Once a writer reaches age 84 and has sold 300 million books, there's not much left to scribble about. Except, perhaps, every writer's favorite subject: himself. And so, we eagerly await Sidney Sheldon's memoir, "The Other Side of Me."
"I'm really going to cover everything I've done," Sheldon said during a phone call from his Palm Springs home. The autobiography will tell the story of his Chicago childhood, his years as a young screenwriter during Hollywood's golden era and his jet-setter lifestyle as a bestselling novelist.
Sheldon was first published at age 10--a poem he sent in to a magazine--then worked a series of menial jobs, even selling ladies' shoes. So began a prolific career that earned him Oscar, Tony and Edgar Allan Poe awards.
As a movie director, Sheldon worked with Cary Grant, Deborah Kerr and Cecil B. DeMille. He won the best original screenplay Oscar in 1947 for "The Bachelor and the Bobby Soxer." In 1959, he helped write the Broadway musical "Redhead," which garnered four Tonys. In the 1960s, he was known for writing sitcoms such as "I Dream of Jeannie" and "The Patty Duke Show." Then, at 50, he tried his hand at novels.
"I like to write about women because I'm tired of the cliche of the dumb blond," he said. "I usually like to put them in danger that they get themselves out of."
Sheldon dictates to an assistant and then rewrites for months. "When I start, I have no plot in mind. I have only a character. As I start to talk and dictate, the story starts to form. When I finish that first 1,200 or 1,400 pages, I'll throw away 100 pages and start rewriting."
He already has spent a year on his life story. In the meantime, Sheldon's novel, "The Sky Is Falling," comes out in paperback July 1.
Ein X@!*&% Eminem
Grammy-winning rapper Eminem blames Tourette's syndrome for his outbursts of rage and blue lyrics. In an interview published this week in the German magazine Der Spiegel, the conversation went something like this, as translated by our international gossip correspondent, Louise Roug:
Q: Your lyrics are obscene and aggressive, you yourself are seen as raw and mean. Is that necessary for your image as a white rapper?
A: No, first of all, I'm a really nice guy and secondly, my rage attacks are obviously symptoms of the so-called Tourette's syndrome.
Q: Which comes with uncontrolled, verbal glitches. Do you seriously want to claim that you're ... not responsible for your lyrics?
A: Yes, Tourette's syndrome has to be the explanation for my strange behavior. Look, when I work in the recording studio, it just overwhelms me. I want to say "birds" and "bees." Instead I hear "[Bleep, bleep] I strangle your mother" coming out of my mouth.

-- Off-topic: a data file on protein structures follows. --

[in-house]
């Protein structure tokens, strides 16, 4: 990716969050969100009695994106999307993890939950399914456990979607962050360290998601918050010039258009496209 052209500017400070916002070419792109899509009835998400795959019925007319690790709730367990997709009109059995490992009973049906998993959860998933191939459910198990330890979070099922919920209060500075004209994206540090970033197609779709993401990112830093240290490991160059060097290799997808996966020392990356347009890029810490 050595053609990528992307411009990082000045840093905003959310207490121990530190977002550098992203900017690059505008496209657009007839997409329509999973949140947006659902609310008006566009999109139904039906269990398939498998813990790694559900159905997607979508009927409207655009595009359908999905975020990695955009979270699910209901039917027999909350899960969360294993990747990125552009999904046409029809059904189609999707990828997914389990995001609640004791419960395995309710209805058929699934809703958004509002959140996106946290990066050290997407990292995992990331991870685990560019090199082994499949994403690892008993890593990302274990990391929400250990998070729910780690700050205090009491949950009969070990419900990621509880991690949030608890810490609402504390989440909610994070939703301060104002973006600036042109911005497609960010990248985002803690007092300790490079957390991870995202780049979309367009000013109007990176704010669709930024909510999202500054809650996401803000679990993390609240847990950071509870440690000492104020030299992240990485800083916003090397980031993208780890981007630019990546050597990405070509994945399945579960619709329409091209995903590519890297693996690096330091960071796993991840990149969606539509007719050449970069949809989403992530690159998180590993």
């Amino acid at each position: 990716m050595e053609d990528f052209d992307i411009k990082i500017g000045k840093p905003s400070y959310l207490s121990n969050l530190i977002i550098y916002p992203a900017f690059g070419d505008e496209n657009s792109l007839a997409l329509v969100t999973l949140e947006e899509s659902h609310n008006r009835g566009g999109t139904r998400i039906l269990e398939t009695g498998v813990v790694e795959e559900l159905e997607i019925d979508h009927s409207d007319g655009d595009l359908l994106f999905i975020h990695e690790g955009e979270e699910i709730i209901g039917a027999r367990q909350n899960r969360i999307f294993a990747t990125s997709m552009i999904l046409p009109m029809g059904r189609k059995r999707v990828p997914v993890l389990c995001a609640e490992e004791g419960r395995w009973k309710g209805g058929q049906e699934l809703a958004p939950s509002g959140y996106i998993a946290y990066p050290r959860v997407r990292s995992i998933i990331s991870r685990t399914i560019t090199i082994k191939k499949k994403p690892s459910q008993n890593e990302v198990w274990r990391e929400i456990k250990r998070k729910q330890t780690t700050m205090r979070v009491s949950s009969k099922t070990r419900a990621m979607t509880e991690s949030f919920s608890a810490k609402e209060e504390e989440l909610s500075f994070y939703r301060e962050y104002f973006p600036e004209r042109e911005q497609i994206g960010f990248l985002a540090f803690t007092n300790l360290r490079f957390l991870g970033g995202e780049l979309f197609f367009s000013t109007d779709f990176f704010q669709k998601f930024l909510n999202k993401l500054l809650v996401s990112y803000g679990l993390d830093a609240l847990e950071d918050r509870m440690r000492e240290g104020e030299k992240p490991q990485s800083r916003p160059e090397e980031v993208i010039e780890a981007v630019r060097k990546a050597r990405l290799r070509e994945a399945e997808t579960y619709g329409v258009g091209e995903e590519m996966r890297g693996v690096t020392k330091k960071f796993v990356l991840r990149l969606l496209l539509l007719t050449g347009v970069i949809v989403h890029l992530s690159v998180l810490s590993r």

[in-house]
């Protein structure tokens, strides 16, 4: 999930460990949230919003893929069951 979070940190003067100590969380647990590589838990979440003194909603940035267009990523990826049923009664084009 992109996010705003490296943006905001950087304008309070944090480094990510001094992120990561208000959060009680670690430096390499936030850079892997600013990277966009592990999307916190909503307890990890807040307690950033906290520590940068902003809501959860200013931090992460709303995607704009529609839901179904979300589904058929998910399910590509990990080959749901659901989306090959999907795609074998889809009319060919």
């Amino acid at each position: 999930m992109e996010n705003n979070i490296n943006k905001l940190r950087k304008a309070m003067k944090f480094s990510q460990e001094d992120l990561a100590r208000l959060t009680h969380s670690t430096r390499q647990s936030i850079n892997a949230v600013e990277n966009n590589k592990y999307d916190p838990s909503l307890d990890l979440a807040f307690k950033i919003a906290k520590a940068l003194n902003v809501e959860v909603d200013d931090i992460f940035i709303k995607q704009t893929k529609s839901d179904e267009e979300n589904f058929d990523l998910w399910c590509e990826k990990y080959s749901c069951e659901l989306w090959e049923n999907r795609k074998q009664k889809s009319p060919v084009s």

Does he really suffer from the neurological disorder? Only his doctor knows for sure. And last we heard, Vicodin isn't the cure.
Do They Take Requests?
That Paul McCartney, he'll share a song with anybody these days. During a visit last week, he sang a duet with Paul Simon at a Beverly Hills charity event. Later, McCartney was spotted harmonizing with a panhandler on the Sunset Strip. The impromptu performance occurred as Sir Paul and girlfriend Heather Mills noshed at a sidewalk cafe near Sunset Plaza. A street musician started singing, "I once had a girl, or should I say she once had me . . . " McCartney got up from his table and joined in the rendition of the Beatles' tune "Norwegian Wood," delighting other diners.
D'oh! It's Official
A few weeks ago, as we were typing up an item on actor Dan Castellaneta, best known as the voice of Homer Simpson, a spirited debate erupted in the office over the proper spelling of that uniquely Homerian utterance, "D'oh!"
Now we can look it up online. Last week "d'oh!" became part of the official lexicon. The Oxford English Dictionary included the phrase among 250 new entries, defining it thusly: "Expressing frustration at the realization that things have turned out badly or not as planned, or that one has just said or done something foolish."
Other newly approved words that could pop up in this space from time to time include "boy band," "retail therapy," "road rage" and "stalkerazzi." And, according to Newsweek's Web site, words like "jiggy" and "pregnant chad" are under consideration, along with "wife-beater," the popular term for a sleeveless men's undershirt.
Another Bride, Another Groom
Keenan Ivory Wayans and Daphne Polk exchanged vows Saturday in Ojai before a small group of friends including Will and Jada Pinkett Smith, Eddie Murphy, and Marlon, Damon and Sean Wayans. The location was top secret, but we understand the guests stayed at the Ojai Valley Inn.
Times staff writers Gina Piccalo and Louise Roug contributed to this column. City of Angles runs Tuesday-Friday. E-mail: email@example.com.